If you leave your heels hanging off the stairs by stepping on the balls of your feet, the weight distribution will leave you unbalanced. Your hamstring and calf muscles will become the targets. Doing this throughout your workout could overtax your hamstrings and calf muscles.
The first thing to do is ensure the machine stands securely on a level and stable surface. A wobbling stair climber is an injury risk.
Stand by the machine and place both your hands on the rails for support as you step up with either foot, placing the whole foot on the stairs.
Don’t just stay on the first step, as the sudden movement when the machine starts could cause you to lose your balance. It’s best to settle mid-height up the stair climber before starting it. Place your feet flat, shoulder-width apart.
Turn the Stairmaster on and select your workout variation to get started. You might want to reach out to your personal trainer to get you up to speed if you are a beginner.
Start at a slow speed to warm up your muscles and get used to the rhythm of the machine before adjusting the speed.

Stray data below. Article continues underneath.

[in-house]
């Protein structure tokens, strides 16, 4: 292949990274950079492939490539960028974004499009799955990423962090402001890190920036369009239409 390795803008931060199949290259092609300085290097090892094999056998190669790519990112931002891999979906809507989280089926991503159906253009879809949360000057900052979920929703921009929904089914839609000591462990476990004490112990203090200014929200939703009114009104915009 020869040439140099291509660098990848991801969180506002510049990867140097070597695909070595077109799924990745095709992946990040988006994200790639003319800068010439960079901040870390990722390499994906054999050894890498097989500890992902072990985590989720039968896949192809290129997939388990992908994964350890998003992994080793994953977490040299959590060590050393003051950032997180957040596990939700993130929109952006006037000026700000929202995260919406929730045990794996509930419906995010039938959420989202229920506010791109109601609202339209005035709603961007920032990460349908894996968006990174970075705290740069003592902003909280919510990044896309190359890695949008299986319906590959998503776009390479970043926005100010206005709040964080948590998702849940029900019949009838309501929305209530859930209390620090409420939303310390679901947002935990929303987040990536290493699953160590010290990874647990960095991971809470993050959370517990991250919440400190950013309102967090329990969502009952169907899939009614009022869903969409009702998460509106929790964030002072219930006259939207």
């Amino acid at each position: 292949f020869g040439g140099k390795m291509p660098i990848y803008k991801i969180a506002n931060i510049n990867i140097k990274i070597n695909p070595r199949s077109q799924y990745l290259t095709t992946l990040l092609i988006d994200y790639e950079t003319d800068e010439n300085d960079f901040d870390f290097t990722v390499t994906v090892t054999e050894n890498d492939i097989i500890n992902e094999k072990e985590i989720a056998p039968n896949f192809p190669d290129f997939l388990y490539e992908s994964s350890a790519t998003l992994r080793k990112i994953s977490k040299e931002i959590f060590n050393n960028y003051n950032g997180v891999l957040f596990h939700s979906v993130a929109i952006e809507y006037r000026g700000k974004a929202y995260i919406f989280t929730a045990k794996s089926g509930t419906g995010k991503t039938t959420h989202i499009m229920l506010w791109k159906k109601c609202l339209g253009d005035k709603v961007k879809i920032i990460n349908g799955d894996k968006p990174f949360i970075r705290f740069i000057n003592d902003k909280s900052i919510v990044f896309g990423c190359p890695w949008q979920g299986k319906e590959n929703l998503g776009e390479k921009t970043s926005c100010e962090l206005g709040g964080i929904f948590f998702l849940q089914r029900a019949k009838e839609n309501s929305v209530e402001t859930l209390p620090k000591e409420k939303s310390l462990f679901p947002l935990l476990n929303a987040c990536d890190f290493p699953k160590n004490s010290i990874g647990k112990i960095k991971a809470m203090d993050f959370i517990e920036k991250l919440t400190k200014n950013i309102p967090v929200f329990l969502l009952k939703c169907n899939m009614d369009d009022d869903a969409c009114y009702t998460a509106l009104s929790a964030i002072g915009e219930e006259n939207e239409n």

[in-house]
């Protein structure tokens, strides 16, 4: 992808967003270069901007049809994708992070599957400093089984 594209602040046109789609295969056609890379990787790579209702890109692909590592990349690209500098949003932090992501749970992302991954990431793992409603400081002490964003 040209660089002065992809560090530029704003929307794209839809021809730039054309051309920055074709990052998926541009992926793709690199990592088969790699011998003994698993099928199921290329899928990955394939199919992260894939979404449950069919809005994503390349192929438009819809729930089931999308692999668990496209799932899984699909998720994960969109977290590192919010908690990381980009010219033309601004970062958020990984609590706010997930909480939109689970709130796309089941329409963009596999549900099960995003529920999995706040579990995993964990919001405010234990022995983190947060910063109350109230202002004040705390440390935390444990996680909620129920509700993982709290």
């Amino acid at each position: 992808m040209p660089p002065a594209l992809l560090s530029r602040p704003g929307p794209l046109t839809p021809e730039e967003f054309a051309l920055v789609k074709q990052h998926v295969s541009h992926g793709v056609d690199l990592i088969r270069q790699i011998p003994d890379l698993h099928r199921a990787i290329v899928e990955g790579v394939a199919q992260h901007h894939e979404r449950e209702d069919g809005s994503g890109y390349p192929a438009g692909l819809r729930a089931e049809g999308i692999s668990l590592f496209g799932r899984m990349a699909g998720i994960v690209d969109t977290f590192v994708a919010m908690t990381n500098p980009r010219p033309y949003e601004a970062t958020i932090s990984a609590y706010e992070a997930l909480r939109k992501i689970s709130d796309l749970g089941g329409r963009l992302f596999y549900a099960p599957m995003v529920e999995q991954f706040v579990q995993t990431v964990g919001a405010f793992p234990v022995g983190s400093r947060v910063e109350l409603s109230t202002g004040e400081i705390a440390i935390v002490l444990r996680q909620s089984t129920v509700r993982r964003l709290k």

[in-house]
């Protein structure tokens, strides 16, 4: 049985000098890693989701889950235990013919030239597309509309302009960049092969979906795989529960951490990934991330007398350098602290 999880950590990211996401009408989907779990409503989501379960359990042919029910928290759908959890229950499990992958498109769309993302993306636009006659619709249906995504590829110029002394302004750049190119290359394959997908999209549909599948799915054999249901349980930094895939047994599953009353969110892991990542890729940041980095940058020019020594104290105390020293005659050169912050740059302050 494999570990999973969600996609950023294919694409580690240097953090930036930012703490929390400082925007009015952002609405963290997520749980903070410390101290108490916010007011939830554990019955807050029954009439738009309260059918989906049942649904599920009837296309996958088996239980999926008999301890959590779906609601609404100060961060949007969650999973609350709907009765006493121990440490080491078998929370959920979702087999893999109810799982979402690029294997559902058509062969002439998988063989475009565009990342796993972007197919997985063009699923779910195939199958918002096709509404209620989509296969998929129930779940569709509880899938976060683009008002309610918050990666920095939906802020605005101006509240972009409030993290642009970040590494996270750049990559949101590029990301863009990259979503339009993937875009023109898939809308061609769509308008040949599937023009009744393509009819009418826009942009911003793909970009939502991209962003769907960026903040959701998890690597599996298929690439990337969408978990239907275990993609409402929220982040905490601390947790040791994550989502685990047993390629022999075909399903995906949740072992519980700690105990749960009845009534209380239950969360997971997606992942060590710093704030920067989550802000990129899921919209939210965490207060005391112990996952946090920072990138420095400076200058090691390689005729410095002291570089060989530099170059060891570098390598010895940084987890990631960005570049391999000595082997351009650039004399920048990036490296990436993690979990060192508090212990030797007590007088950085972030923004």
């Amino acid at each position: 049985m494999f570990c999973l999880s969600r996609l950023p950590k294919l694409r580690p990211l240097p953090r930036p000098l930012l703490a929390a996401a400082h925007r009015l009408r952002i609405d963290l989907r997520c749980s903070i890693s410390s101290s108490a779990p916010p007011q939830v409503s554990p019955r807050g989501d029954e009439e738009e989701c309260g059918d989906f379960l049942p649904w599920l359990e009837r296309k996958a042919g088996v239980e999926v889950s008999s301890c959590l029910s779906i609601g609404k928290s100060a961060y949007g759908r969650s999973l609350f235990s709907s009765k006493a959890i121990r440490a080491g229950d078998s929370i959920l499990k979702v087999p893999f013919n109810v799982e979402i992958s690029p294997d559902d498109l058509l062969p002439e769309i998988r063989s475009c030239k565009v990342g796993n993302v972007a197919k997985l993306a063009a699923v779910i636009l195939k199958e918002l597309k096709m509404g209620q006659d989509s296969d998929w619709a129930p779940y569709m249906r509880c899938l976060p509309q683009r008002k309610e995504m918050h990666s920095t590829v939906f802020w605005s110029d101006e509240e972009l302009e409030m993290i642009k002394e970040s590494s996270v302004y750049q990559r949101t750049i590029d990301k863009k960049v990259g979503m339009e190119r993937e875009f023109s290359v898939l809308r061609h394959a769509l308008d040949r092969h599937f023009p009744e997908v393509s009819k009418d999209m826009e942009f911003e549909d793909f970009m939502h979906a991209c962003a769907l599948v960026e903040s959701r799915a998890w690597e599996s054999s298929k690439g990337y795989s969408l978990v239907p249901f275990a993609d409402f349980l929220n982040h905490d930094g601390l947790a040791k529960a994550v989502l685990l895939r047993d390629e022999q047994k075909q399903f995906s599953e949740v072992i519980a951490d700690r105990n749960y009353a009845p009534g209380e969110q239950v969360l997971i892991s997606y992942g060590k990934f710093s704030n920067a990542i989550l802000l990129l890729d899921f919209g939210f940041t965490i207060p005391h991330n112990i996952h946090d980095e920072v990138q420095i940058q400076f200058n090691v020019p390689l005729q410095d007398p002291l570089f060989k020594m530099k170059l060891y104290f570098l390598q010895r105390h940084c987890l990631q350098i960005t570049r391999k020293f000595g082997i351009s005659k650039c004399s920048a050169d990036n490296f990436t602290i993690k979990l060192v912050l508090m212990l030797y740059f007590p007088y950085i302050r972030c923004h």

When you’re done, wait for the machine to come to a complete stop before stepping off. Make sure to watch your step when you dismount from the Stairmaster. Use the handles or rail to avoid slipping or tripping and getting injured.
The Stairmaster taps your energy, and it might be a good idea to reenergize with a drink of water or, better yet, a drink containing electrolytes to replace the minerals lost with sweat during your workout.
Beginners, aim to climb for about 10 to 15 minutes. That’s the best way to test your resistance and your speed. Your personal trainer can guide you with the amount of time you should climb stairs and the speed adjustments as you progress. The ideal is to gradually build up a 30-minute stair climbing session — which means a 200 to 300-calorie burn for the average person.